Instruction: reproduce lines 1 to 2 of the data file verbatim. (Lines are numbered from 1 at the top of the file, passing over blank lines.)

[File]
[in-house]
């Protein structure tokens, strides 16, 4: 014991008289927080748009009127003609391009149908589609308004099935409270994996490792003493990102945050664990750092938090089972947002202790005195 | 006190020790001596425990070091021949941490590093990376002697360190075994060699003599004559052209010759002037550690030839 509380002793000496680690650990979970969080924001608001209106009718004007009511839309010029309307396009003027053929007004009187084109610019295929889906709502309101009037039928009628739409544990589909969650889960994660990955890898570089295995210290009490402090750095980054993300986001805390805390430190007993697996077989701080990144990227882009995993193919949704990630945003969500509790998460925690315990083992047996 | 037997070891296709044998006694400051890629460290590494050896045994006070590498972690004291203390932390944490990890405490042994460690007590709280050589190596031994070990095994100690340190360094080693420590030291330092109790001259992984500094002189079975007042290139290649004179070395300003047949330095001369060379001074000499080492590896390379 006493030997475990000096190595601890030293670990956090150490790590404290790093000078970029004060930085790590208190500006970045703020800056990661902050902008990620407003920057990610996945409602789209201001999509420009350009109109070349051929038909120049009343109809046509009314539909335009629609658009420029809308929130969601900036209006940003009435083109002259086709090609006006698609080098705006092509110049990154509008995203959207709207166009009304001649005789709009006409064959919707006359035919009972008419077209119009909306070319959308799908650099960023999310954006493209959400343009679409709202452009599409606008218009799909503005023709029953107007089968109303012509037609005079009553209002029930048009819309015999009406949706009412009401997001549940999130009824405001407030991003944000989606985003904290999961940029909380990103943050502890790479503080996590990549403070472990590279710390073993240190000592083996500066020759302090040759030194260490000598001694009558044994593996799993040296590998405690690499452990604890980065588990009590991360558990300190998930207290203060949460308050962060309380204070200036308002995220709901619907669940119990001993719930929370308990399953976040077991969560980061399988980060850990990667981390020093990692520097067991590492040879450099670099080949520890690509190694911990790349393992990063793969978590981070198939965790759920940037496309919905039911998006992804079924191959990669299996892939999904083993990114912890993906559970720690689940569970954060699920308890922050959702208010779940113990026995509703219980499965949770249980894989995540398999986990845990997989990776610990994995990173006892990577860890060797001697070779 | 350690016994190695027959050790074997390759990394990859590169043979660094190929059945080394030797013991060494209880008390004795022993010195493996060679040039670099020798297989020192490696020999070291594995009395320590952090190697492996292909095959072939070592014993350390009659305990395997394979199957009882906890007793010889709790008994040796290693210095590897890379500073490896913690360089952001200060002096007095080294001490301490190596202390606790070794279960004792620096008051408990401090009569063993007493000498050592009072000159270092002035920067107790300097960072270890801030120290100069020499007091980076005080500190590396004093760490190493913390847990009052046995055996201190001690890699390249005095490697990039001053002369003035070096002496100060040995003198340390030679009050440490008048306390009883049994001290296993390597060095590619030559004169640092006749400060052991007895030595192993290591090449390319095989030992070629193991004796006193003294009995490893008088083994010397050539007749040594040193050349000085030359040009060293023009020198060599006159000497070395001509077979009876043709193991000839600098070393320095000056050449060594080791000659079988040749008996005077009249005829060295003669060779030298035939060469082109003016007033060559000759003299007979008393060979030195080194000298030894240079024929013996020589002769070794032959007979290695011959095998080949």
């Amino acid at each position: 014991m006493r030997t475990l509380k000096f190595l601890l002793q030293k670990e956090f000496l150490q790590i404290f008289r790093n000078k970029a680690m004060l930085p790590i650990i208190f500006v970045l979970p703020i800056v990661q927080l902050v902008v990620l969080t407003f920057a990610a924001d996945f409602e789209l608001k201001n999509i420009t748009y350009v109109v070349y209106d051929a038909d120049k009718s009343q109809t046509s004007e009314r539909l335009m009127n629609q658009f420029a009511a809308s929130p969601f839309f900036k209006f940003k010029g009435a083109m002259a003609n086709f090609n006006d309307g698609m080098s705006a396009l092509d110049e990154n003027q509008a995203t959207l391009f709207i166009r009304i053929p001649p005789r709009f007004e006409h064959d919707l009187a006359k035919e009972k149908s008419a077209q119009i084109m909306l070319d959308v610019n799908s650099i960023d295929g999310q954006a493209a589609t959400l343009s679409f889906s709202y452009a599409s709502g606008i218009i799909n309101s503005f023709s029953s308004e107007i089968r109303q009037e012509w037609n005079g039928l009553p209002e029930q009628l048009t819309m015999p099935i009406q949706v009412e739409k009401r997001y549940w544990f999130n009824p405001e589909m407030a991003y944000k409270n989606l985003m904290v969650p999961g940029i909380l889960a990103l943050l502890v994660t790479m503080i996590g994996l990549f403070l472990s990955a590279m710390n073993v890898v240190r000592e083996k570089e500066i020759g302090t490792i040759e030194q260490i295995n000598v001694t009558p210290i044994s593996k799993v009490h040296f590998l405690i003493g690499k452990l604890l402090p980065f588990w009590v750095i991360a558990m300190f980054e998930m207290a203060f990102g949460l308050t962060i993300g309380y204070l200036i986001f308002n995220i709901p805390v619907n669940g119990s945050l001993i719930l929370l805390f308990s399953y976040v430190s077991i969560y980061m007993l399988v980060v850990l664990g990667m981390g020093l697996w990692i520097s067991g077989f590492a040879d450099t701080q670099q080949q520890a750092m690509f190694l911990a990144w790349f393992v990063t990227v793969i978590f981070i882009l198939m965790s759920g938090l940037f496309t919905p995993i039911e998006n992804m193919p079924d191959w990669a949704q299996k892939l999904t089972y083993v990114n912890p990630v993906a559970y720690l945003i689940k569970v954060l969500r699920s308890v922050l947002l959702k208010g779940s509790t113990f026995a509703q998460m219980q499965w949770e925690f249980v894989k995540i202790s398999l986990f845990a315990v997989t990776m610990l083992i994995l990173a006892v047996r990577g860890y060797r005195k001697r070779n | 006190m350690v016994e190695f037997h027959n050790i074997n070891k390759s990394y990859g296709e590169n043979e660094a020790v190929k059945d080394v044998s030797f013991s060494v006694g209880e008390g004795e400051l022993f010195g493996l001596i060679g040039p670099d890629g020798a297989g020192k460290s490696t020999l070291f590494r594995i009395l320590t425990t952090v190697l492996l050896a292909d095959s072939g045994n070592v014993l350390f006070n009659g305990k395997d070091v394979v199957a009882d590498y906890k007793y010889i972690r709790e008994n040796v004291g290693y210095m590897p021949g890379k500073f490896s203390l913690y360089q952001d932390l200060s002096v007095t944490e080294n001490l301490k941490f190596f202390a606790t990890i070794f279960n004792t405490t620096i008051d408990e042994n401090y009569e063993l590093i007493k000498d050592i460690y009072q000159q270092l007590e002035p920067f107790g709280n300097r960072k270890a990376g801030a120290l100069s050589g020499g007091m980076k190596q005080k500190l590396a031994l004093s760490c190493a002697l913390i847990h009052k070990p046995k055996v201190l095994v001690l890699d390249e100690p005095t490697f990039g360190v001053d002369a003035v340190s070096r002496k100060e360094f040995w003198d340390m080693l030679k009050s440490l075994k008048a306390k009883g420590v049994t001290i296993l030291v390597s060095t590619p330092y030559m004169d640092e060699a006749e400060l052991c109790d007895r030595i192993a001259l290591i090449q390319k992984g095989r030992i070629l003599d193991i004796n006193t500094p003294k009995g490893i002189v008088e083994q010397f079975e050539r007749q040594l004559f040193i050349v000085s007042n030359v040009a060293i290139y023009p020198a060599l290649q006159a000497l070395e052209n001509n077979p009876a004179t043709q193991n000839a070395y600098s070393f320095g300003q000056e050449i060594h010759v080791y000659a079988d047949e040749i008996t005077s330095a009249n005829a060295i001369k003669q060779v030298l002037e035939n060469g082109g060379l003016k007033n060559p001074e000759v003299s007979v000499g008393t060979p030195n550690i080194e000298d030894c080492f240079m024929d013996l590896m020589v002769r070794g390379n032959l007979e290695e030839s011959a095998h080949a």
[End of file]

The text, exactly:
[in-house]
């Protein structure tokens, strides 16, 4: 014991008289927080748009009127003609391009149908589609308004099935409270994996490792003493990102945050664990750092938090089972947002202790005195 | 006190020790001596425990070091021949941490590093990376002697360190075994060699003599004559052209010759002037550690030839 509380002793000496680690650990979970969080924001608001209106009718004007009511839309010029309307396009003027053929007004009187084109610019295929889906709502309101009037039928009628739409544990589909969650889960994660990955890898570089295995210290009490402090750095980054993300986001805390805390430190007993697996077989701080990144990227882009995993193919949704990630945003969500509790998460925690315990083992047996 | 037997070891296709044998006694400051890629460290590494050896045994006070590498972690004291203390932390944490990890405490042994460690007590709280050589190596031994070990095994100690340190360094080693420590030291330092109790001259992984500094002189079975007042290139290649004179070395300003047949330095001369060379001074000499080492590896390379 006493030997475990000096190595601890030293670990956090150490790590404290790093000078970029004060930085790590208190500006970045703020800056990661902050902008990620407003920057990610996945409602789209201001999509420009350009109109070349051929038909120049009343109809046509009314539909335009629609658009420029809308929130969601900036209006940003009435083109002259086709090609006006698609080098705006092509110049990154509008995203959207709207166009009304001649005789709009006409064959919707006359035919009972008419077209119009909306070319959308799908650099960023999310954006493209959400343009679409709202452009599409606008218009799909503005023709029953107007089968109303012509037609005079009553209002029930048009819309015999009406949706009412009401997001549940999130009824405001407030991003944000989606985003904290999961940029909380990103943050502890790479503080996590990549403070472990590279710390073993240190000592083996500066020759302090040759030194260490000598001694009558044994593996799993040296590998405690690499452990604890980065588990009590991360558990300190998930207290203060949460308050962060309380204070200036308002995220709901619907669940119990001993719930929370308990399953976040077991969560980061399988980060850990990667981390020093990692520097067991590492040879450099670099080949520890690509190694911990790349393992990063793969978590981070198939965790759920940037496309919905039911998006992804079924191959990669299996892939999904083993990114912890993906559970720690689940569970954060699920308890922050959702208010779940113990026995509703219980499965949770249980894989995540398999986990845990997989990776610990994995990173006892990577860890060797001697070779 | 350690016994190695027959050790074997390759990394990859590169043979660094190929059945080394030797013991060494209880008390004795022993010195493996060679040039670099020798297989020192490696020999070291594995009395320590952090190697492996292909095959072939070592014993350390009659305990395997394979199957009882906890007793010889709790008994040796290693210095590897890379500073490896913690360089952001200060002096007095080294001490301490190596202390606790070794279960004792620096008051408990401090009569063993007493000498050592009072000159270092002035920067107790300097960072270890801030120290100069020499007091980076005080500190590396004093760490190493913390847990009052046995055996201190001690890699390249005095490697990039001053002369003035070096002496100060040995003198340390030679009050440490008048306390009883049994001290296993390597060095590619030559004169640092006749400060052991007895030595192993290591090449390319095989030992070629193991004796006193003294009995490893008088083994010397050539007749040594040193050349000085030359040009060293023009020198060599006159000497070395001509077979009876043709193991000839600098070393320095000056050449060594080791000659079988040749008996005077009249005829060295003669060779030298035939060469082109003016007033060559000759003299007979008393060979030195080194000298030894240079024929013996020589002769070794032959007979290695011959095998080949």